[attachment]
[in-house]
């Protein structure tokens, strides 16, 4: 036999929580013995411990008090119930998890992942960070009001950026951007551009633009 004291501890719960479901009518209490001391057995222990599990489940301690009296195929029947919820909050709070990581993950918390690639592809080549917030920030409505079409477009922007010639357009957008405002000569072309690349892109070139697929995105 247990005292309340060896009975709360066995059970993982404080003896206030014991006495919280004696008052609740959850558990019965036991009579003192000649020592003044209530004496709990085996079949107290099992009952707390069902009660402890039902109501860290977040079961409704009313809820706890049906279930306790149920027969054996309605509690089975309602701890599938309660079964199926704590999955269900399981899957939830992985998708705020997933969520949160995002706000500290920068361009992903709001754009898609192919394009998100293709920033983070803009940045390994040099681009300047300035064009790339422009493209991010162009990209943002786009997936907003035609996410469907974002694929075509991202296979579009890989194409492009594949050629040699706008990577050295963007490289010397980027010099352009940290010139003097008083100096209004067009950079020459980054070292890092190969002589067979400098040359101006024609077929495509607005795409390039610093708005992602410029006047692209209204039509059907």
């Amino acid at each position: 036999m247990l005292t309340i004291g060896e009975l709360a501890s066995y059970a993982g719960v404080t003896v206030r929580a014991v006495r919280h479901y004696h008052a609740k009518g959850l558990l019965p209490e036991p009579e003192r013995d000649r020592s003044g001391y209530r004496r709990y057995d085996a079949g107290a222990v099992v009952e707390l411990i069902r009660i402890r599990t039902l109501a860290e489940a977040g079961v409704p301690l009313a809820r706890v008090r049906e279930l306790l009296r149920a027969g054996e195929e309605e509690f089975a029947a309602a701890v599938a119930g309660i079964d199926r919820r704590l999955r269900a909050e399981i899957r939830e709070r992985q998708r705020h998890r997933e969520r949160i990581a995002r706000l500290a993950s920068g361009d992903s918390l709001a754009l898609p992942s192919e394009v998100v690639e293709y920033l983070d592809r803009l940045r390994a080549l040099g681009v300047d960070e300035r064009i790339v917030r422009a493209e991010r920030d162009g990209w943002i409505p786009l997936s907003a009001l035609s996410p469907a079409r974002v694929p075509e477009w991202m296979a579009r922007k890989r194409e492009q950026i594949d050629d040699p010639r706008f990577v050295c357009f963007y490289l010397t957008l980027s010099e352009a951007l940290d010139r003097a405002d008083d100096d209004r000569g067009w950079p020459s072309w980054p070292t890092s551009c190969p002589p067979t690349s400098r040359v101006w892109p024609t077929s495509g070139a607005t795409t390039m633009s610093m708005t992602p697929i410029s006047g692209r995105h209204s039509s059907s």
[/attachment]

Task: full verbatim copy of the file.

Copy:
[in-house]
């Protein structure tokens, strides 16, 4: 036999929580013995411990008090119930998890992942960070009001950026951007551009633009 004291501890719960479901009518209490001391057995222990599990489940301690009296195929029947919820909050709070990581993950918390690639592809080549917030920030409505079409477009922007010639357009957008405002000569072309690349892109070139697929995105 247990005292309340060896009975709360066995059970993982404080003896206030014991006495919280004696008052609740959850558990019965036991009579003192000649020592003044209530004496709990085996079949107290099992009952707390069902009660402890039902109501860290977040079961409704009313809820706890049906279930306790149920027969054996309605509690089975309602701890599938309660079964199926704590999955269900399981899957939830992985998708705020997933969520949160995002706000500290920068361009992903709001754009898609192919394009998100293709920033983070803009940045390994040099681009300047300035064009790339422009493209991010162009990209943002786009997936907003035609996410469907974002694929075509991202296979579009890989194409492009594949050629040699706008990577050295963007490289010397980027010099352009940290010139003097008083100096209004067009950079020459980054070292890092190969002589067979400098040359101006024609077929495509607005795409390039610093708005992602410029006047692209209204039509059907």
């Amino acid at each position: 036999m247990l005292t309340i004291g060896e009975l709360a501890s066995y059970a993982g719960v404080t003896v206030r929580a014991v006495r919280h479901y004696h008052a609740k009518g959850l558990l019965p209490e036991p009579e003192r013995d000649r020592s003044g001391y209530r004496r709990y057995d085996a079949g107290a222990v099992v009952e707390l411990i069902r009660i402890r599990t039902l109501a860290e489940a977040g079961v409704p301690l009313a809820r706890v008090r049906e279930l306790l009296r149920a027969g054996e195929e309605e509690f089975a029947a309602a701890v599938a119930g309660i079964d199926r919820r704590l999955r269900a909050e399981i899957r939830e709070r992985q998708r705020h998890r997933e969520r949160i990581a995002r706000l500290a993950s920068g361009d992903s918390l709001a754009l898609p992942s192919e394009v998100v690639e293709y920033l983070d592809r803009l940045r390994a080549l040099g681009v300047d960070e300035r064009i790339v917030r422009a493209e991010r920030d162009g990209w943002i409505p786009l997936s907003a009001l035609s996410p469907a079409r974002v694929p075509e477009w991202m296979a579009r922007k890989r194409e492009q950026i594949d050629d040699p010639r706008f990577v050295c357009f963007y490289l010397t957008l980027s010099e352009a951007l940290d010139r003097a405002d008083d100096d209004r000569g067009w950079p020459s072309w980054p070292t890092s551009c190969p002589p067979t690349s400098r040359v101006w892109p024609t077929s495509g070139a607005t795409t390039m633009s610093m708005t992602p697929i410029s006047g692209r995105h209204s039509s059907s």